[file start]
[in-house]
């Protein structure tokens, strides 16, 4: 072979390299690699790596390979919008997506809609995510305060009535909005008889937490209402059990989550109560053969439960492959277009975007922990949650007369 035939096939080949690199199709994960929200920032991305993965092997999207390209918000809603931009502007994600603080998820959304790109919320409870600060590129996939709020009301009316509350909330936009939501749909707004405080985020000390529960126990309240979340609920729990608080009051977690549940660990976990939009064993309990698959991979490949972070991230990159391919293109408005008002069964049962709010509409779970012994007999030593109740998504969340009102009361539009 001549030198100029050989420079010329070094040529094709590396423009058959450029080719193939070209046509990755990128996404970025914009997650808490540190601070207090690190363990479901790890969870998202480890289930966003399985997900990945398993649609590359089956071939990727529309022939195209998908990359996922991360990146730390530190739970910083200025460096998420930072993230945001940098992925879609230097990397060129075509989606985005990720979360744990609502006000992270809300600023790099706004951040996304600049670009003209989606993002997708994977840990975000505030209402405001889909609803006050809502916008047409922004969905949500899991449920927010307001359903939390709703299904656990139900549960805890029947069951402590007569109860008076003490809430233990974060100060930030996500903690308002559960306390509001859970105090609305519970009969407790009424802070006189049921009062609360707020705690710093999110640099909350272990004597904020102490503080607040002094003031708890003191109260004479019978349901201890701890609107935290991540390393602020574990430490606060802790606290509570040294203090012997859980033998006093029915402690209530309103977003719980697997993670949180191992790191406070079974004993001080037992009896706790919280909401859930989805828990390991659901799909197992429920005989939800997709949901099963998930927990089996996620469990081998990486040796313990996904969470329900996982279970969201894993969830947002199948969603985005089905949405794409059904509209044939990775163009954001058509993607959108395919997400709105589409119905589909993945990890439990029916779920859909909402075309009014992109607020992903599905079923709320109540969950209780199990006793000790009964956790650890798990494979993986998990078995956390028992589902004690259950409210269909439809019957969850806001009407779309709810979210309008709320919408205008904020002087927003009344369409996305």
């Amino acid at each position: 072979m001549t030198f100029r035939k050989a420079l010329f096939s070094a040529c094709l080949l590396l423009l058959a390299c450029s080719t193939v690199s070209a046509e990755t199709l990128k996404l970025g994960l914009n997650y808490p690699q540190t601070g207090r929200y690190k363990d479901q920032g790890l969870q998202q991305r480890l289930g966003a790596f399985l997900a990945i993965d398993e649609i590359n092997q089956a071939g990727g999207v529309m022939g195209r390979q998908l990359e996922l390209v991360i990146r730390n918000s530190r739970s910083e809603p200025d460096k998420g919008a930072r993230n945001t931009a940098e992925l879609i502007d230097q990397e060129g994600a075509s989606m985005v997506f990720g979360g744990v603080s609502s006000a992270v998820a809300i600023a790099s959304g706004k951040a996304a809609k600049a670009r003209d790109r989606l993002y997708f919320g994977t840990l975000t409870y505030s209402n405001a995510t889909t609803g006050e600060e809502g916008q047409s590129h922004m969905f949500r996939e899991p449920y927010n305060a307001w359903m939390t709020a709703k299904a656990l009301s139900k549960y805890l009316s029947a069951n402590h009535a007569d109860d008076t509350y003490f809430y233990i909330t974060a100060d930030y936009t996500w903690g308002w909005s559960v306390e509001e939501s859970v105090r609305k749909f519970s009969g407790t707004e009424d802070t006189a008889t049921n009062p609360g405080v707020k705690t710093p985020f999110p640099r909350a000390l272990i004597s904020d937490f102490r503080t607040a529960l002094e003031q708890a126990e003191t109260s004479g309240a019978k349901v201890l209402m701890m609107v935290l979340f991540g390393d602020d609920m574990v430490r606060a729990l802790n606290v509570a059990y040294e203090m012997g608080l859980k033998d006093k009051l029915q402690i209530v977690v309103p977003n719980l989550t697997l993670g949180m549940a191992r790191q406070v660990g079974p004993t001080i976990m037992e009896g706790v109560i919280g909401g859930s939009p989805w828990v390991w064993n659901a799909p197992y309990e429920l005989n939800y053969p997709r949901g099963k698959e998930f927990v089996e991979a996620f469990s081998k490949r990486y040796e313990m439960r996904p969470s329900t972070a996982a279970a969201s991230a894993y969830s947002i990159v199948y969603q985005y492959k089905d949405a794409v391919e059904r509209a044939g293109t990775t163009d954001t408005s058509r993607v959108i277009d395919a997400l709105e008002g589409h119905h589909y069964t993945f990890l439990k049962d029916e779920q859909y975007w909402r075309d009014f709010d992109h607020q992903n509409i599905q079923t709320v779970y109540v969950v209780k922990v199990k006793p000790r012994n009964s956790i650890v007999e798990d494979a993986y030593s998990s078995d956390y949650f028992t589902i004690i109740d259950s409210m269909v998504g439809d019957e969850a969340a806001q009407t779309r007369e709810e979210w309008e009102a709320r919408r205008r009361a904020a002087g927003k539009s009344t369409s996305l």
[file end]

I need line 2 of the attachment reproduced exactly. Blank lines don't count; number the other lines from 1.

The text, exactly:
């Protein structure tokens, strides 16, 4: 072979390299690699790596390979919008997506809609995510305060009535909005008889937490209402059990989550109560053969439960492959277009975007922990949650007369 035939096939080949690199199709994960929200920032991305993965092997999207390209918000809603931009502007994600603080998820959304790109919320409870600060590129996939709020009301009316509350909330936009939501749909707004405080985020000390529960126990309240979340609920729990608080009051977690549940660990976990939009064993309990698959991979490949972070991230990159391919293109408005008002069964049962709010509409779970012994007999030593109740998504969340009102009361539009 001549030198100029050989420079010329070094040529094709590396423009058959450029080719193939070209046509990755990128996404970025914009997650808490540190601070207090690190363990479901790890969870998202480890289930966003399985997900990945398993649609590359089956071939990727529309022939195209998908990359996922991360990146730390530190739970910083200025460096998420930072993230945001940098992925879609230097990397060129075509989606985005990720979360744990609502006000992270809300600023790099706004951040996304600049670009003209989606993002997708994977840990975000505030209402405001889909609803006050809502916008047409922004969905949500899991449920927010307001359903939390709703299904656990139900549960805890029947069951402590007569109860008076003490809430233990974060100060930030996500903690308002559960306390509001859970105090609305519970009969407790009424802070006189049921009062609360707020705690710093999110640099909350272990004597904020102490503080607040002094003031708890003191109260004479019978349901201890701890609107935290991540390393602020574990430490606060802790606290509570040294203090012997859980033998006093029915402690209530309103977003719980697997993670949180191992790191406070079974004993001080037992009896706790919280909401859930989805828990390991659901799909197992429920005989939800997709949901099963998930927990089996996620469990081998990486040796313990996904969470329900996982279970969201894993969830947002199948969603985005089905949405794409059904509209044939990775163009954001058509993607959108395919997400709105589409119905589909993945990890439990029916779920859909909402075309009014992109607020992903599905079923709320109540969950209780199990006793000790009964956790650890798990494979993986998990078995956390028992589902004690259950409210269909439809019957969850806001009407779309709810979210309008709320919408205008904020002087927003009344369409996305």